C. The Impact of Christianity

slide22

II. The History of Evolutionary Thought

  • A. Early Greeks
  • B. 2nd Greek School
  • C. The Impact of Christianity
  • 1. Constantine the Great
  • (reign 306-337 ad - First Holy Roman Emporor)
  • - conversion to Christianity signaled change from to monotheism in west (middle east monotheistic for millenia).
  • Platonic Dogma’s meshed with Bible:
  • Single, perfect, harmonious, unchanging
  • creation
slide23

II. The History of Evolutionary Thought

A. Early Greeks

B. 2nd Greek School

C. The Impact of Christianity

1. Constantine the Great

2. Middle Ages

- Fall of Rome (476) to Fall of Constantinople (1453)

- Catholic Church as the Political Power

slide24

II. The History of Evolutionary Thought

  • A. Early Greeks
  • B. 2nd Greek School
  • C. The Impact of Christianity
  • 1. Constantine the Great
  • 2. Middle Ages
  • - Fall of Rome (476) to Fall of Constantinople (1453)
  • - Catholic Church as Political Power
  • - The Persians (900-1000ce)
    • - Ibn a-lHaytham (Alhazen)
    • - al-Biruni
    • - IbnSena (Avicenna)

Aristotelian logic and Empiricism!!

slide25

II. The History of Evolutionary Thought

  • A. Early Greeks
  • B. 2nd Greek School
  • C. The Impact of Christianity
  • 1. Constantine the Great
  • 2. Middle Ages
  • - Fall of Rome (476) to Fall of Constantinople (1453)
  • - Catholic Church as Political Power
  • - Thomas Aquinas (1225-1274):
    • - must be an unmoved mover
    • - must be an initial causality
    • - must be an initial being
    • - must be an ultimate good
    • - the ‘design/purpose’ of nature
    • implies a designer

...yes....

slide26

II. The History of Evolutionary Thought

  • A. Early Greeks
  • B. 2nd Greek School
  • C. The Impact of Christianity
  • 1. Constantine the Great
  • 2. Middle Ages
  • - Fall of Rome (476) to Fall of Constantinople (1453)
  • - Catholic Church as Political Power
  • - Thomas Aquinas (1225-1274):
    • - must be an unmoved mover
    • - must be an initial causality
    • - must be an initial being
    • - must be an ultimate good
    • - the ‘design/purpose’ of nature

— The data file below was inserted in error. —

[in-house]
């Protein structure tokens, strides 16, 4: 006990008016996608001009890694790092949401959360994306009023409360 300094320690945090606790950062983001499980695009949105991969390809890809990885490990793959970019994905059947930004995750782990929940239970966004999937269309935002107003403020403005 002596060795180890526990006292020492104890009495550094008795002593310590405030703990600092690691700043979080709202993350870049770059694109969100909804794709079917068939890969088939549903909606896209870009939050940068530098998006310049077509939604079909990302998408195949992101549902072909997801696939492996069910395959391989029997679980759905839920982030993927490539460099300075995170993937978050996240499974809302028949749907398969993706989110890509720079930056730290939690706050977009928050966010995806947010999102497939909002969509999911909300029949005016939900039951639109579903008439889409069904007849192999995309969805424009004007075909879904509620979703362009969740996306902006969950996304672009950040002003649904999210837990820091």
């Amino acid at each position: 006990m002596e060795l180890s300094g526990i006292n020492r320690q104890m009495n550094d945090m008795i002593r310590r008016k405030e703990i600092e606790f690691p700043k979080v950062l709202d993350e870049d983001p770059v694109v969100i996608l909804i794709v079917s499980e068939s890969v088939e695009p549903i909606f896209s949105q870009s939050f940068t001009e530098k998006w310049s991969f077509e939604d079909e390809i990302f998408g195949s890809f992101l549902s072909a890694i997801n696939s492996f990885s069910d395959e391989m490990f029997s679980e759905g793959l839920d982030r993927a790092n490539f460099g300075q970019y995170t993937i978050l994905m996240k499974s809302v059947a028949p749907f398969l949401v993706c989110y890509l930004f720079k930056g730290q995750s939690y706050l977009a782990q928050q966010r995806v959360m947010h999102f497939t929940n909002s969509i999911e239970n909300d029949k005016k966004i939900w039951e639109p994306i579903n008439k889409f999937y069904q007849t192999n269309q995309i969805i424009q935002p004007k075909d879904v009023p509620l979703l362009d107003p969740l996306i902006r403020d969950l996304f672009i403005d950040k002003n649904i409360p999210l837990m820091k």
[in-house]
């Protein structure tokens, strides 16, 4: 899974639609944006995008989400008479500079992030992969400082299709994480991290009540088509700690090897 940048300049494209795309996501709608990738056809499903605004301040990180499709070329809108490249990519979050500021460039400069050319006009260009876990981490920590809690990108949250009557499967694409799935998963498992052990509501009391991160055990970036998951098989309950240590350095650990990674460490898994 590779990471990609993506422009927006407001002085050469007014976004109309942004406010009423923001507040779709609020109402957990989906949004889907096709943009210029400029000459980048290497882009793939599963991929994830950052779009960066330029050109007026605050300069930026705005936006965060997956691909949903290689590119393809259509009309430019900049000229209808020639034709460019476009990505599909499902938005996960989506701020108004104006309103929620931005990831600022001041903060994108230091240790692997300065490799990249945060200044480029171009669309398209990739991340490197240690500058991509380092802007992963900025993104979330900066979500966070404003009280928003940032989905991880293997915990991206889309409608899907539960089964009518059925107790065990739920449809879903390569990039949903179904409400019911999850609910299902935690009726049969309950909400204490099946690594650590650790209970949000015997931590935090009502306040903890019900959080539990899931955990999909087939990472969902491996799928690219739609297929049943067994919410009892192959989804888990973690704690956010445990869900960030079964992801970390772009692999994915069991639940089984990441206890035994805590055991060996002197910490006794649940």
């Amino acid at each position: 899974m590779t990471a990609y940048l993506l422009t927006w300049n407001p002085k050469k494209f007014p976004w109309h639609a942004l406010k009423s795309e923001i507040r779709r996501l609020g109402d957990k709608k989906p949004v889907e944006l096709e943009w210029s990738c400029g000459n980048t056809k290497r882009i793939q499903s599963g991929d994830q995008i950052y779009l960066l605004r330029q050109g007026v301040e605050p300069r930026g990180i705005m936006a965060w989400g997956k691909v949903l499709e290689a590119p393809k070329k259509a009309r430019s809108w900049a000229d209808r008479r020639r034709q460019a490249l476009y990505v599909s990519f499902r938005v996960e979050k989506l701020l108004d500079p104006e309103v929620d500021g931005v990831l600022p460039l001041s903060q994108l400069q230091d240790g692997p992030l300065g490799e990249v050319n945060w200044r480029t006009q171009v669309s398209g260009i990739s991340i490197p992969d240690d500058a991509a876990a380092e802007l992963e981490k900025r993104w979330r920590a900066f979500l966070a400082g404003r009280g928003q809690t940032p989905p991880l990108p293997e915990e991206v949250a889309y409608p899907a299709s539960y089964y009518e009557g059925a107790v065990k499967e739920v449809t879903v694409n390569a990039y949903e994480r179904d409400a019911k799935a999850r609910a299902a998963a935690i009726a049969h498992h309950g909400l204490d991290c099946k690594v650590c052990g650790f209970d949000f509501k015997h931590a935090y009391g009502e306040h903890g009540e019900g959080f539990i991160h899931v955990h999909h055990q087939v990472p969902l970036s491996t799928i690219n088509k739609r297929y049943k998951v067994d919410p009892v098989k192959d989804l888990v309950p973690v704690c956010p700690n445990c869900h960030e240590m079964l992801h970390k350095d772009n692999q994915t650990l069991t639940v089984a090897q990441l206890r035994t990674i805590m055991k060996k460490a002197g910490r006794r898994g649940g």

• implies a designer
    • - translating the Persians
    • (with Grosseteste and Bacon)

...yes....

slide27

II. The History of Evolutionary Thought

A. Early Greeks

B. 2nd Greek School

C. The Impact of Christianity

D. The Renaissance (1400-1700)

slide28

II. The History of Evolutionary Thought

A. Early Greeks

B. 2nd Greek School

C. The Impact of Christianity

D. The Renaissance (1400-1700)

1. Voyages of Discovery

- 1488 - Dias - Rounds Cape of Good Hope

- 1492 - Columbus - "New World"

slide29

2. Scientific Revolution

a. Astronomy and Physics

1. NikoliCopernik (1473-1543)

2. Galileo Galilei (1564-1642)

3. Johannes Kepler (1571-1630)

4. Isaac Newton (1642-1727)

Heliocentric solar system

- confirmed by Galileo’s observations

Planets orbit in imperfect ellipses

The motion of planets and other material objects could be explained and predicted based on constant laws of nature

slide30

II. The History of Evolutionary Thought

A. Early Greeks

B. 2nd Greek School

C. The Impact of Christianity

D. The Renaissance (1400-1700)

1. Voyages of Discovery

2. Scientific Revolution

a. Astronomy and Physics

b. The Age of the Earth

slide31

II. The History of Evolutionary Thought

A. Early Greeks

B. 2nd Greek School

C. The Impact of Christianity

D. The Renaissance (1400-1700)

1. Voyages of Discovery

2. Scientific Revolution

a. Astronomy and Physics

b. The Age of the Earth

1. James Ussher (1581-1656):

Bishop who Applied logical rigor to

the History of the Earth as revealed in

the Bible... counted the \'begats\'...

- creation began at 9am on October 23, 4004 b.c.

slide32

2. Scientific Revolution

a. Astronomy and Physics

b. The Age of the Earth

1. James Ussher (1581-1656)

2. Nicolaus Steno (1638-1686)

- introduced concept of stratigraphy and superposition

- sedimentary rocks are layered in order deposited

- erosion is continuous and is the primary agent of geology on earth.

slide33

2. Scientific Revolution

3. Conclusions of the Revolution

- Mechanics of Physical Universe were de-deified

- Constant, physical laws governed nature.

- God as creator (first cause) of universe and laws by which it operates; requires less intervention.

slide34

2. Scientific Revolution

3. Conclusions of the Revolution

- Mechanics of Physical Universe were de-deified

- Constant, physical laws governed nature.

- God as creator (first cause) of universe and laws by which it operates; requires less intervention.

4. Counter-intuitive Effects on Biology

a. constant laws implied stasis since creation

b. conflict:

- Deists = secondary laws enough

- Natural theologians = diversity and perfection of life requires a God attending to every detail.

"there is special providence in the fall of a sparrow..."

- Shakespeare (1564-1616) - Hamlet

slide35

2. Scientific Revolution

  • 3. Conclusions of the Revolution
  • - Mechanics of Physical Universe were de-deified
  • - Constant, physical laws governed nature.
  • - God as creator (first cause) of universe and laws by which it operates; requires less intervention.
  • 4. Counter-intuitive Effects on Biology
  • 5. Resolution and Problems
  • Life was divine and not explicable by natural law
  • Natural Theology re-emerged
  • An impressive cataloguing of nature… Botanist John Ray\'s book (1691) "The Wisdom of God Manifest in the Works of Creation"
  • How did all these species fit on the ark? Why aren’t they mentioned in the Bible? How did they get to the new world as flood water receded?
slide36

II. The History of Evolutionary Thought

A. Early Greeks

B. 2nd Greek School

C. The Impact of Christianity

D. The Renaissance (1400-1700)

E. The Enlightenment (1700’s)

slide37